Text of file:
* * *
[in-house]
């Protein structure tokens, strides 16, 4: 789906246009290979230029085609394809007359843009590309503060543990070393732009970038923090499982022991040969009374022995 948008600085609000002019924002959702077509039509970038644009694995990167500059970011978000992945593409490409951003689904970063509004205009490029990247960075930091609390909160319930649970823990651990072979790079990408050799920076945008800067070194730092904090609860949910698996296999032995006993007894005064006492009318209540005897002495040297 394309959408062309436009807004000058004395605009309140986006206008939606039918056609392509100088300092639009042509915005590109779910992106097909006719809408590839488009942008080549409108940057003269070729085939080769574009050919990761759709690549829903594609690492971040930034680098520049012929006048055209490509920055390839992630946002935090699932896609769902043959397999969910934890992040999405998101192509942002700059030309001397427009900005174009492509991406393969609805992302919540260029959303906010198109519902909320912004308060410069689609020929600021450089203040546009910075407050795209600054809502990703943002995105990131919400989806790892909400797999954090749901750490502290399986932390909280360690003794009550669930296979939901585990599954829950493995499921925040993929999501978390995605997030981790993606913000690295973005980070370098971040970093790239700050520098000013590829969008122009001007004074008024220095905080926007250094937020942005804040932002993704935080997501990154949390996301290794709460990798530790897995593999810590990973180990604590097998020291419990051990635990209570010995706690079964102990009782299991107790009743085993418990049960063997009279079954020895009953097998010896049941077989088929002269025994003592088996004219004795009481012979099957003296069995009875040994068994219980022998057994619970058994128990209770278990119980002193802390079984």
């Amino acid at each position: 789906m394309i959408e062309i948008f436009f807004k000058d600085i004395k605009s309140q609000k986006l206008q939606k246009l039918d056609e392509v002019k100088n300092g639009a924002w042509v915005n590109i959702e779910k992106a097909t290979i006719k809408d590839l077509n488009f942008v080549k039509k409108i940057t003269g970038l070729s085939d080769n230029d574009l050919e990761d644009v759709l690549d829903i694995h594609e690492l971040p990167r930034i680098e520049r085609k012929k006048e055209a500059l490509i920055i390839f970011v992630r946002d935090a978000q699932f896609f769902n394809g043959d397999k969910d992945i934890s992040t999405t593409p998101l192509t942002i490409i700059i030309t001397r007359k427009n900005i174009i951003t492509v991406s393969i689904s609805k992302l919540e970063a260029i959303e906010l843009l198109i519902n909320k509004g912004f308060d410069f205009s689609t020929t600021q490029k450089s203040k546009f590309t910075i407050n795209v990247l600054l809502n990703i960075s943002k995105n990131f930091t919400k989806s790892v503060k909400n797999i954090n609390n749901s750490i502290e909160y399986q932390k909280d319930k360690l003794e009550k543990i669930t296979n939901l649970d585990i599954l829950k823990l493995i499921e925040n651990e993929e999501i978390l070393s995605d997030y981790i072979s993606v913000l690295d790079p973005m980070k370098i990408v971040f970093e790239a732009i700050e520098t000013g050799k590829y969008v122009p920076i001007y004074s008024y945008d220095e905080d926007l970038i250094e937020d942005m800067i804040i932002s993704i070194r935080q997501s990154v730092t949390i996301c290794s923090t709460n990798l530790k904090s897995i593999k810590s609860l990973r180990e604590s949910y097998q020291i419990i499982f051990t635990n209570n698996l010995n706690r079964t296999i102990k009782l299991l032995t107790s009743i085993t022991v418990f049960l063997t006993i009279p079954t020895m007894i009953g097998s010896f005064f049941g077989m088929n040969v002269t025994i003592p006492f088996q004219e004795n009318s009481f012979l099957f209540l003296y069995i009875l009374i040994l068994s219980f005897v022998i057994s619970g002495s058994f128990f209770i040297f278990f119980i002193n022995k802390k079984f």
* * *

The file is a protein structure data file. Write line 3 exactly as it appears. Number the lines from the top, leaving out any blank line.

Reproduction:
């Amino acid at each position: 789906m394309i959408e062309i948008f436009f807004k000058d600085i004395k605009s309140q609000k986006l206008q939606k246009l039918d056609e392509v002019k100088n300092g639009a924002w042509v915005n590109i959702e779910k992106a097909t290979i006719k809408d590839l077509n488009f942008v080549k039509k409108i940057t003269g970038l070729s085939d080769n230029d574009l050919e990761d644009v759709l690549d829903i694995h594609e690492l971040p990167r930034i680098e520049r085609k012929k006048e055209a500059l490509i920055i390839f970011v992630r946002d935090a978000q699932f896609f769902n394809g043959d397999k969910d992945i934890s992040t999405t593409p998101l192509t942002i490409i700059i030309t001397r007359k427009n900005i174009i951003t492509v991406s393969i689904s609805k992302l919540e970063a260029i959303e906010l843009l198109i519902n909320k509004g912004f308060d410069f205009s689609t020929t600021q490029k450089s203040k546009f590309t910075i407050n795209v990247l600054l809502n990703i960075s943002k995105n990131f930091t919400k989806s790892v503060k909400n797999i954090n609390n749901s750490i502290e909160y399986q932390k909280d319930k360690l003794e009550k543990i669930t296979n939901l649970d585990i599954l829950k823990l493995i499921e925040n651990e993929e999501i978390l070393s995605d997030y981790i072979s993606v913000l690295d790079p973005m980070k370098i990408v971040f970093e790239a732009i700050e520098t000013g050799k590829y969008v122009p920076i001007y004074s008024y945008d220095e905080d926007l970038i250094e937020d942005m800067i804040i932002s993704i070194r935080q997501s990154v730092t949390i996301c290794s923090t709460n990798l530790k904090s897995i593999k810590s609860l990973r180990e604590s949910y097998q020291i419990i499982f051990t635990n209570n698996l010995n706690r079964t296999i102990k009782l299991l032995t107790s009743i085993t022991v418990f049960l063997t006993i009279p079954t020895m007894i009953g097998s010896f005064f049941g077989m088929n040969v002269t025994i003592p006492f088996q004219e004795n009318s009481f012979l099957f209540l003296y069995i009875l009374i040994l068994s219980f005897v022998i057994s619970g002495s058994f128990f209770i040297f278990f119980i002193n022995k802390k079984f």